Today I was back at Prestwood, Bucks, for the second of my breeding bird surveys (BBS) for the British Trust for Ornithology (BTO). It was five weeks since my first one, which I reported here, and it was all quite different.
For a start, as I stand in the beechwood ready to begin at 6.25 am there are fewer birds singing than in May, the noise is less intense and it’s easier to work out what’s going on. However, it is confused by the cheepings of youngsters, which we are not meant to record.
The beechwoods are deeper green.
The grass in the meadow has grown considerably
and is now a rich mix of clover and daisies.
The view across the valley is shades of green.
It was good to see and hear blackcaps, to hear two cuckoos and to know that robins, blackbirds, chaffinches and song thrushes are thriving in this part of Bucks. A skylark sang over the grass fields but there was no sign of the yellowhammer from my May visit.
On my second transect, in Lawrence Grove Wood, I was pleased to meet Virginia Deradour from Collings Hanger Farm, setting out to check her pigs and cattle. The farm is organic, recognised by the Soil Association, and Virginia welcomes my survey. She told me how they have visits from inner-city children who have never been to the countryside. They call the Lawrence Grove Wood ‘Quiet Wood’. Here the children are asked to be quiet and to experience nature. They are surprised to discover the pigs rootling there.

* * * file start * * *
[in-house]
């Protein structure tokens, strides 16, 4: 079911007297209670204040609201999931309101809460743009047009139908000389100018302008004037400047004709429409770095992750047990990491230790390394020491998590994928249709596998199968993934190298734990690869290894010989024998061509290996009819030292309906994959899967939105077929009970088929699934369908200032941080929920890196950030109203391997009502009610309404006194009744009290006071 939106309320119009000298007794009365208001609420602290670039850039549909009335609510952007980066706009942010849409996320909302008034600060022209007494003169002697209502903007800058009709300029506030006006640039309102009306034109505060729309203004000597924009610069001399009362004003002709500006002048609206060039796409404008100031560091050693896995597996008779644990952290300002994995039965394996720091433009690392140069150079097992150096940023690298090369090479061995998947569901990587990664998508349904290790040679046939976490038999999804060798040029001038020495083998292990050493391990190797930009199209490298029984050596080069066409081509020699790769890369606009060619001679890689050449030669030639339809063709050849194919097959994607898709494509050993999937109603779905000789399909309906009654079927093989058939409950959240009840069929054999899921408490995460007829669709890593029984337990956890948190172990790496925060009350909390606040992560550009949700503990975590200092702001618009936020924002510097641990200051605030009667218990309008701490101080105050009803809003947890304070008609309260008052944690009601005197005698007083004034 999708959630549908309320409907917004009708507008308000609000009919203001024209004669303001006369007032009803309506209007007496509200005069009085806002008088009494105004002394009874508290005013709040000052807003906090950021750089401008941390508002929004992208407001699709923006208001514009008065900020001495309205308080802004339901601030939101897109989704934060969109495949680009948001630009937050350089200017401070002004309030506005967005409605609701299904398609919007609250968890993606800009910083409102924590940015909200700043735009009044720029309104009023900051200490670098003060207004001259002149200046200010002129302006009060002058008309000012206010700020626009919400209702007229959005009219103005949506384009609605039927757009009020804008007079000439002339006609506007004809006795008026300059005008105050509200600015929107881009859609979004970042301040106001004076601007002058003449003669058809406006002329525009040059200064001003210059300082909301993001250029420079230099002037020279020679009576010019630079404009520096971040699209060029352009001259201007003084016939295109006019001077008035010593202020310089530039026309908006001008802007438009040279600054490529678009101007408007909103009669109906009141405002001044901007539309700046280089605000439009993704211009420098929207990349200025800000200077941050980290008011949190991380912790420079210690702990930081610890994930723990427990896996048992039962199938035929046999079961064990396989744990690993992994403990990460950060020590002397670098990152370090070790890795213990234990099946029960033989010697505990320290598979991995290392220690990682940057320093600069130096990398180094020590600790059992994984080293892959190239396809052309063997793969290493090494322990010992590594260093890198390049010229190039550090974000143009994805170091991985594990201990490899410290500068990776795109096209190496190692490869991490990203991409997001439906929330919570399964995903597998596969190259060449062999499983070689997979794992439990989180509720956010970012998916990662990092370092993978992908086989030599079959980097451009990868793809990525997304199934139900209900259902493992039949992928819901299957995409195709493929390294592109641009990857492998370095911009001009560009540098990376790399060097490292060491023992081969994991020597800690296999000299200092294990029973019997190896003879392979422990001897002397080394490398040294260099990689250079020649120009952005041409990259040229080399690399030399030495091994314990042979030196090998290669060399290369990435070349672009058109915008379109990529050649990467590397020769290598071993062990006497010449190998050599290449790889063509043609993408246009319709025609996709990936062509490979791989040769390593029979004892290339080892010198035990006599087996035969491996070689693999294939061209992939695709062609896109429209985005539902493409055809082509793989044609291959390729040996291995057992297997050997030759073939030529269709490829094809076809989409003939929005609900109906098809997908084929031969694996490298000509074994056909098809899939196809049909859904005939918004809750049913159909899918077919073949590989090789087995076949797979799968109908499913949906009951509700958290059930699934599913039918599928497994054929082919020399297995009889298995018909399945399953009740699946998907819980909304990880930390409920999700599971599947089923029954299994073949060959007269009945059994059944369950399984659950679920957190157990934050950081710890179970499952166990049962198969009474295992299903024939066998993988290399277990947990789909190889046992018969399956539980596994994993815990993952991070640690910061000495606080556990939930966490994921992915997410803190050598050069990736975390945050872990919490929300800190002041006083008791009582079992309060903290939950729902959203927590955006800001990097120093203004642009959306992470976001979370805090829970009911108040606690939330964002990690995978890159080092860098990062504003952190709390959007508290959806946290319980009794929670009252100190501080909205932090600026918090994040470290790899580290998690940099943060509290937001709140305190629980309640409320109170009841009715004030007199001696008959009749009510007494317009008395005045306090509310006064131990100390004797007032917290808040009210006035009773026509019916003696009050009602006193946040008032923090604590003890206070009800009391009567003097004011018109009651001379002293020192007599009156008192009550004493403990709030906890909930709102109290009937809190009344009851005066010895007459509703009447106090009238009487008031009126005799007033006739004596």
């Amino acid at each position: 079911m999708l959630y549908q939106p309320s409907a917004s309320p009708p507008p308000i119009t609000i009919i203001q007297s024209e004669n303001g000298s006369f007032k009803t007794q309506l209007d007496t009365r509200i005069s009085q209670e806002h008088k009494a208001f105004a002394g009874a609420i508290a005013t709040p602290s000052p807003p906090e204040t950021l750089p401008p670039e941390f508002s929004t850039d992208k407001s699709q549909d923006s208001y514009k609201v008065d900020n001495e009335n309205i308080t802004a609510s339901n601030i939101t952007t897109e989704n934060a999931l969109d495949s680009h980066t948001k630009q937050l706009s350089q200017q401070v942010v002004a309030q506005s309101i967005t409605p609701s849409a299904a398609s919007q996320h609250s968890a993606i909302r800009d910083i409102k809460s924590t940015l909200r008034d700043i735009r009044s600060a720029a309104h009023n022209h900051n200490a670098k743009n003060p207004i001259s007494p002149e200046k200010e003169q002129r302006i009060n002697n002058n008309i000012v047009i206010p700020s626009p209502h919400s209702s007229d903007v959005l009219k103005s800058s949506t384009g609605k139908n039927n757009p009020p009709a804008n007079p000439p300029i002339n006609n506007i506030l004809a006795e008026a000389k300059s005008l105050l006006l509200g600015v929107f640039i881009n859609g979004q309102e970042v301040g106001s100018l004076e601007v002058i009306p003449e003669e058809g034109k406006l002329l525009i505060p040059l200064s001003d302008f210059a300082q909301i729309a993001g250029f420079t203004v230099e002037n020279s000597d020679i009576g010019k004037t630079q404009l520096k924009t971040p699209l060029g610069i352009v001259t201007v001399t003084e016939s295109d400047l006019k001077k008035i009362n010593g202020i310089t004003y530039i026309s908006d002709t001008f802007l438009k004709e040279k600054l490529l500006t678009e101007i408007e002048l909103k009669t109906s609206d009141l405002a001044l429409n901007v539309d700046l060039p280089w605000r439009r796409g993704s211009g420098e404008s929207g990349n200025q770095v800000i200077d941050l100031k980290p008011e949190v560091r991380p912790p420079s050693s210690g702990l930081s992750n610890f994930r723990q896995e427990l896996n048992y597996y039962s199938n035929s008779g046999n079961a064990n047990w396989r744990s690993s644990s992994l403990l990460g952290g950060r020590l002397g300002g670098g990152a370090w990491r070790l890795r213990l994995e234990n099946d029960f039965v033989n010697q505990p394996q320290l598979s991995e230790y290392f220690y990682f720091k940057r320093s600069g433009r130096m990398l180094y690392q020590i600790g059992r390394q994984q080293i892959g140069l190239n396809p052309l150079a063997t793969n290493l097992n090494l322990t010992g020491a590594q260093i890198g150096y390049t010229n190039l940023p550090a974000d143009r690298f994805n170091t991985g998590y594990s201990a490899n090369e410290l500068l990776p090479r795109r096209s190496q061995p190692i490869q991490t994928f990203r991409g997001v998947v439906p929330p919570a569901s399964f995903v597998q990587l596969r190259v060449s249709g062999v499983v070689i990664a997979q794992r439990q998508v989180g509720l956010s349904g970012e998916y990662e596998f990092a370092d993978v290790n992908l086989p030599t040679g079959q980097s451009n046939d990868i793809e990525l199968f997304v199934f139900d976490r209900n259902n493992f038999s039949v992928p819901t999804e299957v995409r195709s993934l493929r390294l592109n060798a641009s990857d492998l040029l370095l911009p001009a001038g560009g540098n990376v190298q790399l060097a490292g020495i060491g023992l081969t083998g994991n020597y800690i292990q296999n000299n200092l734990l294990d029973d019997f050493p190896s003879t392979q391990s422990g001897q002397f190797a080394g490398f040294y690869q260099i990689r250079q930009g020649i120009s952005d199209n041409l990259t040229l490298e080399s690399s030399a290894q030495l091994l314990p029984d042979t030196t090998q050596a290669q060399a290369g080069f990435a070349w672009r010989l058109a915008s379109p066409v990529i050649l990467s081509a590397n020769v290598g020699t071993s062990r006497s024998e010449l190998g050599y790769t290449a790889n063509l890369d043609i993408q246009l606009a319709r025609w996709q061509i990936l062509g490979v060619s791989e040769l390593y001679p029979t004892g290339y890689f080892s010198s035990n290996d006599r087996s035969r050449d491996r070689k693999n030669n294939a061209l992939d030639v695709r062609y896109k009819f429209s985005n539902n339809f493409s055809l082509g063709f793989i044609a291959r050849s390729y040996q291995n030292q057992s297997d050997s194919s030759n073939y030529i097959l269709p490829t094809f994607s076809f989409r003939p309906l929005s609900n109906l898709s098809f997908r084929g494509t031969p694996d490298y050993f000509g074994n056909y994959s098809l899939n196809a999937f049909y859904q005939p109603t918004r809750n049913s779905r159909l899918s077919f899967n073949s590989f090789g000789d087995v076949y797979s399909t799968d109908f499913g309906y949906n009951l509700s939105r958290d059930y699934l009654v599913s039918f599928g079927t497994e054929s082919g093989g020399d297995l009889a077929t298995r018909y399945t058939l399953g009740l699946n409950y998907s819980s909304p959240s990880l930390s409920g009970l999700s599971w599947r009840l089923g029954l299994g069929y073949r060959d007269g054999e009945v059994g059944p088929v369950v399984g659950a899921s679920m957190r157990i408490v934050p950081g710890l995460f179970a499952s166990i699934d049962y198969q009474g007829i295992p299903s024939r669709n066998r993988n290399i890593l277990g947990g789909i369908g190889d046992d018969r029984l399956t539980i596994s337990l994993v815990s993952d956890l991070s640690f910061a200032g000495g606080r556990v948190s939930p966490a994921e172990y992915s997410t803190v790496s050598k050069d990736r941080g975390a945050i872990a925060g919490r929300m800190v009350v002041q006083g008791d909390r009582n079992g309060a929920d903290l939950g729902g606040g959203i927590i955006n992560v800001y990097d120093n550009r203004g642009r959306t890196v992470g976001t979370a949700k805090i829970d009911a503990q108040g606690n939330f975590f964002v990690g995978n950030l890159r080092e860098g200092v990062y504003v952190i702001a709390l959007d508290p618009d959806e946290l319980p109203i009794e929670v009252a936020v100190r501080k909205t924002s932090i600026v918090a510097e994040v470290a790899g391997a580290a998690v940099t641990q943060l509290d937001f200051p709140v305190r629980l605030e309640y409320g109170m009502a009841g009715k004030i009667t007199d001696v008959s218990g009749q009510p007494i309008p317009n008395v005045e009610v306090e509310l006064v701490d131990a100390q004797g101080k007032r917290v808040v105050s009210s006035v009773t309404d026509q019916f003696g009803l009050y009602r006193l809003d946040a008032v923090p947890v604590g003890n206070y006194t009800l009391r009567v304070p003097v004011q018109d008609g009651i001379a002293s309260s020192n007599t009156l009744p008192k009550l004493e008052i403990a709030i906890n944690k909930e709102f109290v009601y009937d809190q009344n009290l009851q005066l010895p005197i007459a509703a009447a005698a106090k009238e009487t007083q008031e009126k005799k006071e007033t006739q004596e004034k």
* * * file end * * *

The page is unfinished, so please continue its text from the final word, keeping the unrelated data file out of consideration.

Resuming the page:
She also told me that many of the children have never seen an open space larger than a football pitch and have never been allowed to run out of sight. They achieve both when they visit her farm.
It’s nice to do my BBS on land which is run by people who appreciate the value of recording birds and of enabling deprived children to enjoy the countryside.